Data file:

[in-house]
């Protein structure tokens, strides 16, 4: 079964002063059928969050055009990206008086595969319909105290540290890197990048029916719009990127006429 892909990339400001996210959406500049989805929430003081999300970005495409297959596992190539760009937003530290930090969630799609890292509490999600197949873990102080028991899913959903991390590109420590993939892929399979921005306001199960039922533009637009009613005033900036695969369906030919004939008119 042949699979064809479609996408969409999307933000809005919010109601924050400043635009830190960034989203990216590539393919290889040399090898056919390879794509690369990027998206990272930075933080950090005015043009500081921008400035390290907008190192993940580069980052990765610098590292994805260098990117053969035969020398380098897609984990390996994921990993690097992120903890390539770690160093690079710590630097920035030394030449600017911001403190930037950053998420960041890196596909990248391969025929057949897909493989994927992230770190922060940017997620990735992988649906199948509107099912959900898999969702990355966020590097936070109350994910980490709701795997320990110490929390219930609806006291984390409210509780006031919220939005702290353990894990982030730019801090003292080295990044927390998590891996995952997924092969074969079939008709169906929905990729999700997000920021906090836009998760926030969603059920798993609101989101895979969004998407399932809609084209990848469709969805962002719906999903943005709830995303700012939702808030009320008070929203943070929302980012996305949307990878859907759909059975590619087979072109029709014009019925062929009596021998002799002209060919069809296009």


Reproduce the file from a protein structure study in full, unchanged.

[in-house]
């Protein structure tokens, strides 16, 4: 079964002063059928969050055009990206008086595969319909105290540290890197990048029916719009990127006429 892909990339400001996210959406500049989805929430003081999300970005495409297959596992190539760009937003530290930090969630799609890292509490999600197949873990102080028991899913959903991390590109420590993939892929399979921005306001199960039922533009637009009613005033900036695969369906030919004939008119 042949699979064809479609996408969409999307933000809005919010109601924050400043635009830190960034989203990216590539393919290889040399090898056919390879794509690369990027998206990272930075933080950090005015043009500081921008400035390290907008190192993940580069980052990765610098590292994805260098990117053969035969020398380098897609984990390996994921990993690097992120903890390539770690160093690079710590630097920035030394030449600017911001403190930037950053998420960041890196596909990248391969025929057949897909493989994927992230770190922060940017997620990735992988649906199948509107099912959900898999969702990355966020590097936070109350994910980490709701795997320990110490929390219930609806006291984390409210509780006031919220939005702290353990894990982030730019801090003292080295990044927390998590891996995952997924092969074969079939008709169906929905990729999700997000920021906090836009998760926030969603059920798993609101989101895979969004998407399932809609084209990848469709969805962002719906999903943005709830995303700012939702808030009320008070929203943070929302980012996305949307990878859907759909059975590619087979072109029709014009019925062929009596021998002799002209060919069809296009």